Last Wednesday the Alliance for Aging Research released the 7th volume of The Silver Book series. This latest volume focuses on vision loss and was released in partnership with the Alliance for Eye and Vision Research (AEVR) during their Decade of Vision: 2010-2020. This is the second vision loss volume and includes updated data on age-related macular degeneration (AMD), diabetic retinopathy, and glaucoma—which along with cataract are the eye diseases that disproportionately impact older Americans. This new volume also highlights the exciting changes and discoveries in vision research and treatment from the past five years.
This week’s press event announcing an immediate $50 million infusion of NIH funding to Alzheimer’s research—along with commitments to include an additional $80 million in research dollars and $26 million in services and supports in the President’s FY 2013 budget—was monumental on a number of fronts.
New air standards issued by the U.S. Environmental Protection Agency (EPA) in December are expected to have far-reaching effects on both pollution and public health. The new standards fall under the Clean Air Act’s power to control pollutants from coal and oil-fired power plants, and slashes allowable emissions of all hazardous air pollutants (HAPs) including metals like mercury and arsenic, acid gases, and particulate matter. Power plants have 3 years to conform to the new requirements and once fully in effect, the EPA estimates that the standards will reduce mercury emissions alone by as much as 90%.
In a time of skyrocketing health care costs, both the private and public sectors struggle to balance economics with access to high quality health care. Evidence from comparative effectiveness research (CER) and “head-to-head” clinical trials is increasingly being used in health care treatment decision-making around the globe, but how will this affect access to quality care? More importantly, where will the public draw the line between cost and access?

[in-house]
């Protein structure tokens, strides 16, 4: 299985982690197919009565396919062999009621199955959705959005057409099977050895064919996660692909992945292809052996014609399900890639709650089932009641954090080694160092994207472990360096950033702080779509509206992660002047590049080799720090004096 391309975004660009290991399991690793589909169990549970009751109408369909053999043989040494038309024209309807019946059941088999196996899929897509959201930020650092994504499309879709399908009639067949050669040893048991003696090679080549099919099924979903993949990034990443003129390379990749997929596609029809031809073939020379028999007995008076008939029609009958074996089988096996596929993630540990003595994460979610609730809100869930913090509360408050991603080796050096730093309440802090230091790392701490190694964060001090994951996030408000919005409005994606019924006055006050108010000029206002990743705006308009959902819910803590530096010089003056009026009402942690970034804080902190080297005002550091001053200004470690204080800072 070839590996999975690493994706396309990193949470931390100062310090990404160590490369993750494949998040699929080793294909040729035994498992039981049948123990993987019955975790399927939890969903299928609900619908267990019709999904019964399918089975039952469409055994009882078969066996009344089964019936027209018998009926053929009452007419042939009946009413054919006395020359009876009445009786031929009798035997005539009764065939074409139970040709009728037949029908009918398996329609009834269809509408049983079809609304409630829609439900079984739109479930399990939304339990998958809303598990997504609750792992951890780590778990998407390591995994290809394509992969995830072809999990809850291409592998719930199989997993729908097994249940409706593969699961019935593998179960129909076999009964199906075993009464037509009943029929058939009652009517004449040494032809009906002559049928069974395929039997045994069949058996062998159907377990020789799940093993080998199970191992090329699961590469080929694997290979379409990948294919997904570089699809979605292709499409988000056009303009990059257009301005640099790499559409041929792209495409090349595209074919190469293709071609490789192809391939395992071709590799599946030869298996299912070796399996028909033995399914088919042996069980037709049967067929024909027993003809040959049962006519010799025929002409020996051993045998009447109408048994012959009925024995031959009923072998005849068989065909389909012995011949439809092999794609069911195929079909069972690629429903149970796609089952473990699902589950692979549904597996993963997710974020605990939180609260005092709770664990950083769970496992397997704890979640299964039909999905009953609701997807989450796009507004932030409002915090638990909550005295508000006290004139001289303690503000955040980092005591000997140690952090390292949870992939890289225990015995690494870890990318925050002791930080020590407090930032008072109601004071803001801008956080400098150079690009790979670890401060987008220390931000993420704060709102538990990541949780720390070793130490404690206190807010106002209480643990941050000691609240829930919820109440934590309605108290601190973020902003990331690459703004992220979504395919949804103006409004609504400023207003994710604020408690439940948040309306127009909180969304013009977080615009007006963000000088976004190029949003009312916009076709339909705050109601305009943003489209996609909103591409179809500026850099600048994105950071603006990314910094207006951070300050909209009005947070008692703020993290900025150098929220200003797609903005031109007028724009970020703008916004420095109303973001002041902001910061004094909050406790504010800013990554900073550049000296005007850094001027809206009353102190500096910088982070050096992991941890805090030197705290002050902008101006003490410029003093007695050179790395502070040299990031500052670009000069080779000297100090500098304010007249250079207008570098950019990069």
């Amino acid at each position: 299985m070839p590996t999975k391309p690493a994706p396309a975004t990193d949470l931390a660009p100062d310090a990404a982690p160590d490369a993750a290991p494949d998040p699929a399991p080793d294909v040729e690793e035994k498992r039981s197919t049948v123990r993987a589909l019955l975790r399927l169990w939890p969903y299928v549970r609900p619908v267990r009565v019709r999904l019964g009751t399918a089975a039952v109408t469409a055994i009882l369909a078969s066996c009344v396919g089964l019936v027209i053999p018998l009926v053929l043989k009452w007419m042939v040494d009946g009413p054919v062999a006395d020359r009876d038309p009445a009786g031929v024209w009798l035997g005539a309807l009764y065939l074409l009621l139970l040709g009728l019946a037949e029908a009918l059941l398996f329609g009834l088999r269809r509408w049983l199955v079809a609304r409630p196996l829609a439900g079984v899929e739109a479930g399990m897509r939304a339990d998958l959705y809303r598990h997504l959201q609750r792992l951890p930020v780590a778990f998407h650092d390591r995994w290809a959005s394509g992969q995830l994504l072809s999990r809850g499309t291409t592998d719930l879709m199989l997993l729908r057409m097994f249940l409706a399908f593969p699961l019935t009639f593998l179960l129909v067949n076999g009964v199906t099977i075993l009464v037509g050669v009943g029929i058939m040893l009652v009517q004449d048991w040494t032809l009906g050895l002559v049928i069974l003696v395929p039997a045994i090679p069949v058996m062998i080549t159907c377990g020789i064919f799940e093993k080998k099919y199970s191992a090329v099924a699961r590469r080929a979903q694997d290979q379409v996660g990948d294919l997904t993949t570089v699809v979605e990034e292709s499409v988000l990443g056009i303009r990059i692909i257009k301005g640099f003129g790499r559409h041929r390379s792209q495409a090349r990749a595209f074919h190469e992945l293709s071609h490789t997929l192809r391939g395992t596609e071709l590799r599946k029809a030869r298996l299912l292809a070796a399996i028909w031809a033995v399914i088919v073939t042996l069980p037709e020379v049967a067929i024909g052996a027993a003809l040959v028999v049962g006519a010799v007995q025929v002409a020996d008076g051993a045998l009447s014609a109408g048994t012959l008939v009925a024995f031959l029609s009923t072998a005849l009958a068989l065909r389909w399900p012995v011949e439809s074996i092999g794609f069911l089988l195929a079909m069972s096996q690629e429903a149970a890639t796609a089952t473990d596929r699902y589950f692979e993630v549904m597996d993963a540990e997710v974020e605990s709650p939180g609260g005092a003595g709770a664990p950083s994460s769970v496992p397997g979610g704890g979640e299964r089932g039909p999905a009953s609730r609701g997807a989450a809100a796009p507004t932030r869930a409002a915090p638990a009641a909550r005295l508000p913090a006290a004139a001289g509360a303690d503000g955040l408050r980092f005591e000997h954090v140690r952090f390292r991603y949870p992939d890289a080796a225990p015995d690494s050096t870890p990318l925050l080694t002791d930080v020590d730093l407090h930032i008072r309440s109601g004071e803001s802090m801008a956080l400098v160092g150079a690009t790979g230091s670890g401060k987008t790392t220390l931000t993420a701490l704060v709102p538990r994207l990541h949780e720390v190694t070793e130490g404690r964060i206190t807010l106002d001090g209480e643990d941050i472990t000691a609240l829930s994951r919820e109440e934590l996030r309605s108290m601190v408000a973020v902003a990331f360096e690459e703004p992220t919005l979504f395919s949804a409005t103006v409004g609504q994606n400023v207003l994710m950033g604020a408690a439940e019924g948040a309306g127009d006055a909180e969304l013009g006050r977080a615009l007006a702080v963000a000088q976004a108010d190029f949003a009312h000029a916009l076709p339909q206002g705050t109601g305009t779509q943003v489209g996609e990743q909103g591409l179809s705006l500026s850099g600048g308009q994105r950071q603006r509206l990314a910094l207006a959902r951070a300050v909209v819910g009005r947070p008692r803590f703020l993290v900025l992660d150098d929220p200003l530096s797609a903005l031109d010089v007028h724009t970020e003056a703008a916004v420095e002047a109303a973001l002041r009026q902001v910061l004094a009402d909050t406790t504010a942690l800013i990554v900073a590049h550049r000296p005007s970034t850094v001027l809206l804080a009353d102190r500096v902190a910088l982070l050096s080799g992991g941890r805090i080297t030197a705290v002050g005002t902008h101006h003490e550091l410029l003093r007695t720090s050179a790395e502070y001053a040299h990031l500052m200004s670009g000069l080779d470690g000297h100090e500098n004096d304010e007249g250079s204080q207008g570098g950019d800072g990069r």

The President announced plans late last year to create a National Bioeconomy Blueprint. This Blueprint would detail government-wide steps “to harness biological research innovations to address national challenges in health, food, energy, and the environment.” The White House Office of Science and Technology Policy recently solicited comments to inform the Blueprint.
This week in the Wall-Street Journal Dr. Els Torreele, director of the Access to Essential Medicines Initiative of the Open Society Foundation's Public Health Program based in New York, and Dr. Josh Bloom, director of chemical and pharmaceutical sciences at the American Council on Science and Health also based in New York, were asked an interesting question; should patents on pharmaceuticals be extended to encourage innovation?
A group of aging and Alzheimer’s advocates will be meeting this week with the senior leadership of the National Institutes of Health (NIH) to call for an increase in funding for the National Institute on Aging (NIA). In advance of this meeting, the group has orchestrated a sign-on letter to demonstrate widespread support for $1.4 billion, an increase of $300 million, in the FY 2013 NIH Budget to support the NIA. A similar letter was generated last year and garnered more than 400 signatures.
Many of you may still have this phrase ringing in your ears if you traveled with children for any length of time this past holiday season. Representatives from the ACT-AD Coalition, chaired by the Alliance for Aging Research, heard these same words almost two years ago, not uttered from the mouths of babes, but rather by prominent officials at the Food and Drug Administration (FDA) in a conversation regarding evidence to support the use of biomarkers for Alzheimer’s disease in clinical trials for “disease-modifying” therapies.